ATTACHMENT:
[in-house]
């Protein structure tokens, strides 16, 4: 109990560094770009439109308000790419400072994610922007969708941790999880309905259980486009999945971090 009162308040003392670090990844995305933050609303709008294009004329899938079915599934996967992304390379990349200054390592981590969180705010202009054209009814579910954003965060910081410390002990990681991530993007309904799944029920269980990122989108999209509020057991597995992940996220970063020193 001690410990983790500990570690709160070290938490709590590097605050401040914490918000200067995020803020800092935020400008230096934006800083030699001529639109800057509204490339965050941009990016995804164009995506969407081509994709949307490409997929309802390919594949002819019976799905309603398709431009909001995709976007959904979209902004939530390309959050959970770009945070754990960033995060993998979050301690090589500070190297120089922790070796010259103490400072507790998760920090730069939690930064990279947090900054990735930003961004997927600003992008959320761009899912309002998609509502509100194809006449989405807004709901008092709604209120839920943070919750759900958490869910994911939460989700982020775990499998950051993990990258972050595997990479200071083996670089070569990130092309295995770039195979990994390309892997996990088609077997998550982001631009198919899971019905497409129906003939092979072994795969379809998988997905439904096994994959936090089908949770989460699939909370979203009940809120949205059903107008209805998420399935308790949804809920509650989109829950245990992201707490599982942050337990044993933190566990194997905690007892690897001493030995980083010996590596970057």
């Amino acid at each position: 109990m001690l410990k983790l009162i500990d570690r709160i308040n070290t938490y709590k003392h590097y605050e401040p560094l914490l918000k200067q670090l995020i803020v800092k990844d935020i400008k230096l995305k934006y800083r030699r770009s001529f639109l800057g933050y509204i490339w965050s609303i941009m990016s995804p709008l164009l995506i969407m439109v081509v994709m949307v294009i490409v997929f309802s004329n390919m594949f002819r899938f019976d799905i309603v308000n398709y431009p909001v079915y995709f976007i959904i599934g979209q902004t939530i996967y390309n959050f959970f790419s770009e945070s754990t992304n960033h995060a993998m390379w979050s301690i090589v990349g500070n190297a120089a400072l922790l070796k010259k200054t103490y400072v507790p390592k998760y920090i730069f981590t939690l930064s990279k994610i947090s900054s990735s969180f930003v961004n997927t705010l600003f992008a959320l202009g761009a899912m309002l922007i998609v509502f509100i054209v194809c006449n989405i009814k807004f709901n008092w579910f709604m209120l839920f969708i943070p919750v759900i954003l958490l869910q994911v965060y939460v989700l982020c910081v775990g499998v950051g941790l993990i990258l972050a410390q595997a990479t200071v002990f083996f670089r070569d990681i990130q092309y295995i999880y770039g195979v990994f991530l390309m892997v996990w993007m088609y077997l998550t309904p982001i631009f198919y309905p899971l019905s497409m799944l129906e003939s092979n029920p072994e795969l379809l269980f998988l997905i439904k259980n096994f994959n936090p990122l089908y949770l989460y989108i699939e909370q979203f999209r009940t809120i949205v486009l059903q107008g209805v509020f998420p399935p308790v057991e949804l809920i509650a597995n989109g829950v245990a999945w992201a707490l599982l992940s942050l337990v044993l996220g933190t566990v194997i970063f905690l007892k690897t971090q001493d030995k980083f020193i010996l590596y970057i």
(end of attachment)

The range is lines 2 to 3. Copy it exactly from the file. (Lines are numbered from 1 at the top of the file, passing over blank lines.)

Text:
């Protein structure tokens, strides 16, 4: 109990560094770009439109308000790419400072994610922007969708941790999880309905259980486009999945971090 009162308040003392670090990844995305933050609303709008294009004329899938079915599934996967992304390379990349200054390592981590969180705010202009054209009814579910954003965060910081410390002990990681991530993007309904799944029920269980990122989108999209509020057991597995992940996220970063020193 001690410990983790500990570690709160070290938490709590590097605050401040914490918000200067995020803020800092935020400008230096934006800083030699001529639109800057509204490339965050941009990016995804164009995506969407081509994709949307490409997929309802390919594949002819019976799905309603398709431009909001995709976007959904979209902004939530390309959050959970770009945070754990960033995060993998979050301690090589500070190297120089922790070796010259103490400072507790998760920090730069939690930064990279947090900054990735930003961004997927600003992008959320761009899912309002998609509502509100194809006449989405807004709901008092709604209120839920943070919750759900958490869910994911939460989700982020775990499998950051993990990258972050595997990479200071083996670089070569990130092309295995770039195979990994390309892997996990088609077997998550982001631009198919899971019905497409129906003939092979072994795969379809998988997905439904096994994959936090089908949770989460699939909370979203009940809120949205059903107008209805998420399935308790949804809920509650989109829950245990992201707490599982942050337990044993933190566990194997905690007892690897001493030995980083010996590596970057």
């Amino acid at each position: 109990m001690l410990k983790l009162i500990d570690r709160i308040n070290t938490y709590k003392h590097y605050e401040p560094l914490l918000k200067q670090l995020i803020v800092k990844d935020i400008k230096l995305k934006y800083r030699r770009s001529f639109l800057g933050y509204i490339w965050s609303i941009m990016s995804p709008l164009l995506i969407m439109v081509v994709m949307v294009i490409v997929f309802s004329n390919m594949f002819r899938f019976d799905i309603v308000n398709y431009p909001v079915y995709f976007i959904i599934g979209q902004t939530i996967y390309n959050f959970f790419s770009e945070s754990t992304n960033h995060a993998m390379w979050s301690i090589v990349g500070n190297a120089a400072l922790l070796k010259k200054t103490y400072v507790p390592k998760y920090i730069f981590t939690l930064s990279k994610i947090s900054s990735s969180f930003v961004n997927t705010l600003f992008a959320l202009g761009a899912m309002l922007i998609v509502f509100i054209v194809c006449n989405i009814k807004f709901n008092w579910f709604m209120l839920f969708i943070p919750v759900i954003l958490l869910q994911v965060y939460v989700l982020c910081v775990g499998v950051g941790l993990i990258l972050a410390q595997a990479t200071v002990f083996f670089r070569d990681i990130q092309y295995i999880y770039g195979v990994f991530l390309m892997v996990w993007m088609y077997l998550t309904p982001i631009f198919y309905p899971l019905s497409m799944l129906e003939s092979n029920p072994e795969l379809l269980f998988l997905i439904k259980n096994f994959n936090p990122l089908y949770l989460y989108i699939e909370q979203f999209r009940t809120i949205v486009l059903q107008g209805v509020f998420p399935p308790v057991e949804l809920i509650a597995n989109g829950v245990a999945w992201a707490l599982l992940s942050l337990v044993l996220g933190t566990v194997i970063f905690l007892k690897t971090q001493d030995k980083f020193i010996l590596y970057i």